Resolutions: 1961-present

Have you ever wondered how the education system really works in this great state of ours?

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“The necessity for securing adequate legislation was apparent from the start.” While studying how best to raise their own children, the association’s founders discovered that other children had serious unmet needs. They saw sickly children, insufficiently clad children, hungry children. And something had to be done about it. (Excerpted from History of the California Congress of Parents and Teachers, Inc., 1900-1944, M.H. Strong, Editor.)

Decisions that affect our children, youth, and families are made every day by local, state, and national policymakers. In a democratic society, every citizen has the right and the responsibility to participate in shaping those decisions. The goal of advocacy within PTA is to help influence policymakers at the local, state, and national levels in the legislation that is developed.

As the oldest and largest advocacy organization in California, PTA is uniquely qualified to influence policymakers. By working collaboratively on issues, PTAs in California and throughout the nation can form a powerful force in securing adequate laws and public policy that are best for the care and protection of children and youth.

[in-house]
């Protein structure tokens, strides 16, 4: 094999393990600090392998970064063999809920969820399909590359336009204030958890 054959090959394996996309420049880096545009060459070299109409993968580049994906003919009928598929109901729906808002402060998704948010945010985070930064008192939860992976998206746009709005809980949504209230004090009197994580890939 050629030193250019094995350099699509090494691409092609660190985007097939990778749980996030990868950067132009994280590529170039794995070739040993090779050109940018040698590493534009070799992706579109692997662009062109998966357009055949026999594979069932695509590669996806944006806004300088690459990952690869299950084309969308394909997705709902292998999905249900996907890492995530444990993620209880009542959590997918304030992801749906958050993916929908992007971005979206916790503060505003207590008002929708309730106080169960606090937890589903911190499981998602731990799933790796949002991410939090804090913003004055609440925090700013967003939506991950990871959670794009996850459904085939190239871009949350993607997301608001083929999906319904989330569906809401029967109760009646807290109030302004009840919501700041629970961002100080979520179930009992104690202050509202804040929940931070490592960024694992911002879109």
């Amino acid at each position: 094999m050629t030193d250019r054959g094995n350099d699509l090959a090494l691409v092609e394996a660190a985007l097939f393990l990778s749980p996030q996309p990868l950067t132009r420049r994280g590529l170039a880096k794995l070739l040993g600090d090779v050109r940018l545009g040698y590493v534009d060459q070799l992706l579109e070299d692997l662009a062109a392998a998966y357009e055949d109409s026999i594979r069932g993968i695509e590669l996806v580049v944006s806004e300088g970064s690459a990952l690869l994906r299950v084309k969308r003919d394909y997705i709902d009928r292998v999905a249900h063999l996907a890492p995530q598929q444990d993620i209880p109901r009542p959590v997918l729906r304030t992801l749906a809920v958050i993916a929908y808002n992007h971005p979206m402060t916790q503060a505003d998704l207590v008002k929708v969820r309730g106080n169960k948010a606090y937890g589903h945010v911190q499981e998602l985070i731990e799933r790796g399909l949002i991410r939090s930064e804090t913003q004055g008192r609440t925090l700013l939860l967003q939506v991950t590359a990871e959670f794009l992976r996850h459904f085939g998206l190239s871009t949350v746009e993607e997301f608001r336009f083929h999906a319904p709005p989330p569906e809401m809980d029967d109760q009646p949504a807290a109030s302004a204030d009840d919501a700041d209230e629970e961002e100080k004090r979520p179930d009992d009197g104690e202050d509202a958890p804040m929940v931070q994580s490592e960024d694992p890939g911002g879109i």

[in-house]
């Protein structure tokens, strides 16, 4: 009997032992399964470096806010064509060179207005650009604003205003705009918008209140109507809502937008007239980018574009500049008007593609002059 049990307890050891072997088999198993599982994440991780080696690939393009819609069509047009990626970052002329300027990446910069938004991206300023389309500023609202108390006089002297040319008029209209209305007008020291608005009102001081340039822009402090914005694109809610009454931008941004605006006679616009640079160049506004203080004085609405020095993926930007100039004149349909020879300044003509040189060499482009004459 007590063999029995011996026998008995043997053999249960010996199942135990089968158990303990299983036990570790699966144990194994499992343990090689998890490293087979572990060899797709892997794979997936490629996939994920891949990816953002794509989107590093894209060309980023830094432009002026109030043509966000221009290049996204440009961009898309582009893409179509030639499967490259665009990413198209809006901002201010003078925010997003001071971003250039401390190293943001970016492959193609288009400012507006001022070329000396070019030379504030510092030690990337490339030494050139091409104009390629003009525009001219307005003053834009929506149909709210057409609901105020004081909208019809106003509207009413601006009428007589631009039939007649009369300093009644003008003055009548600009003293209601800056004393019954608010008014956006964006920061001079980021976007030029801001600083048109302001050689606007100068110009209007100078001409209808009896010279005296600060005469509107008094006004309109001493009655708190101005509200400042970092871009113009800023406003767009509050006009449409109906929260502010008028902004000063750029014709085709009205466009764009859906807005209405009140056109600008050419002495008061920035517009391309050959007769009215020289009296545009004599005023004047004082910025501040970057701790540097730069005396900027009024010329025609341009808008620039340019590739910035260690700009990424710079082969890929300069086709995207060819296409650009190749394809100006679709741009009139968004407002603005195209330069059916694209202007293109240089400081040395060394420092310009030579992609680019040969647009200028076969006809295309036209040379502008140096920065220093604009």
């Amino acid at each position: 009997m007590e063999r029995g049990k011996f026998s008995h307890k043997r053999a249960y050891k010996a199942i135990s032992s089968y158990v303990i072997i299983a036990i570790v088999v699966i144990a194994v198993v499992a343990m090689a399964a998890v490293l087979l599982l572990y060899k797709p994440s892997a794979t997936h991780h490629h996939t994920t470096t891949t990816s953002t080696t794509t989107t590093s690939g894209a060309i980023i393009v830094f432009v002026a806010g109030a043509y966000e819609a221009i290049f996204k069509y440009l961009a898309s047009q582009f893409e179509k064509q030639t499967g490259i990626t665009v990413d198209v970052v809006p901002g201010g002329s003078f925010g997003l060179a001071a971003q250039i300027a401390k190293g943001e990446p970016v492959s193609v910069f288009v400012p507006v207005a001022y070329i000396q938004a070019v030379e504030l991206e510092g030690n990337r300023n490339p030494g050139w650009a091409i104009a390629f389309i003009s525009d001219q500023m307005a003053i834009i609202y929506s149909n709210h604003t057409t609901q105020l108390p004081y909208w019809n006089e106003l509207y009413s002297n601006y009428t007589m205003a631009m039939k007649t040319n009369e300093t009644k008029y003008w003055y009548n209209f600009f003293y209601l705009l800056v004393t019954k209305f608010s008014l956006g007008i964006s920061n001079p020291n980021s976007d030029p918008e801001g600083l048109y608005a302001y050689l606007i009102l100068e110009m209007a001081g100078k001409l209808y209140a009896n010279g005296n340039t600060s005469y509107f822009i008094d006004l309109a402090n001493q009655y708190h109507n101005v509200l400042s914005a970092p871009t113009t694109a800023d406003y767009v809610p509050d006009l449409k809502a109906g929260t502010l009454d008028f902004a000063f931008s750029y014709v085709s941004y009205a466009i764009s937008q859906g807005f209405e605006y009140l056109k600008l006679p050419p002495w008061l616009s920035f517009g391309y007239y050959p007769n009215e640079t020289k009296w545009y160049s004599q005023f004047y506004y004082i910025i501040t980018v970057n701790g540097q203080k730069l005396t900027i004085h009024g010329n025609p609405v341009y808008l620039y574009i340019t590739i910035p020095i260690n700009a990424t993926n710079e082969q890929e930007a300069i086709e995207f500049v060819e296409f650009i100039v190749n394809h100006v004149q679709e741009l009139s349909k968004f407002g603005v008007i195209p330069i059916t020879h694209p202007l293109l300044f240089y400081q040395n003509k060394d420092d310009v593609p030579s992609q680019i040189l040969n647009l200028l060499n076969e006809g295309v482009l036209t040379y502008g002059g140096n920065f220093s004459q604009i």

April Update:


November Update:

  • A number of bills that California State PTA supported have become law. They involve homelessness, lead in school drinking water, charter schools, and ingredients in cleaning products, among other things. The High School Exit Exam is now permanently gone, a principal can’t give someone permission to carry a gun in a school zone, and schools may not shame students whose parents don’t pay for school lunches on time.
  • Sacramento Safari is coming in February! Are we going?
  • We’re only halfway through the two-year state legislative session and some of the bills that didn’t pass this year can be brought up again when the lawmakers get back to business in January. CAPTA is opposed to a bill that would allow the state to open a STEM charter school in Los Angeles with no local participation or oversight. PTA supports two other bills, one that would allow middle and high schools to begin the school day later and one that would extend the probation period for new teachers from two years to three.
  • Poverty is too big of an obstacle for some students to overcome and that is a big reason why we still have about 50,000 students dropping out of high school every year in California. The lives of these children and their families have to improve for the students to be successful.
  • The Fourth District PTA Legislative Agenda, with advocacy priorities at the local, state and national levels, is now available at the Fourth District office or at
  • The California State PTA also has a Legislation Conference, which is held in January. If we can’t go to the Fourth District Sacramento Safari, perhaps we can attend this one.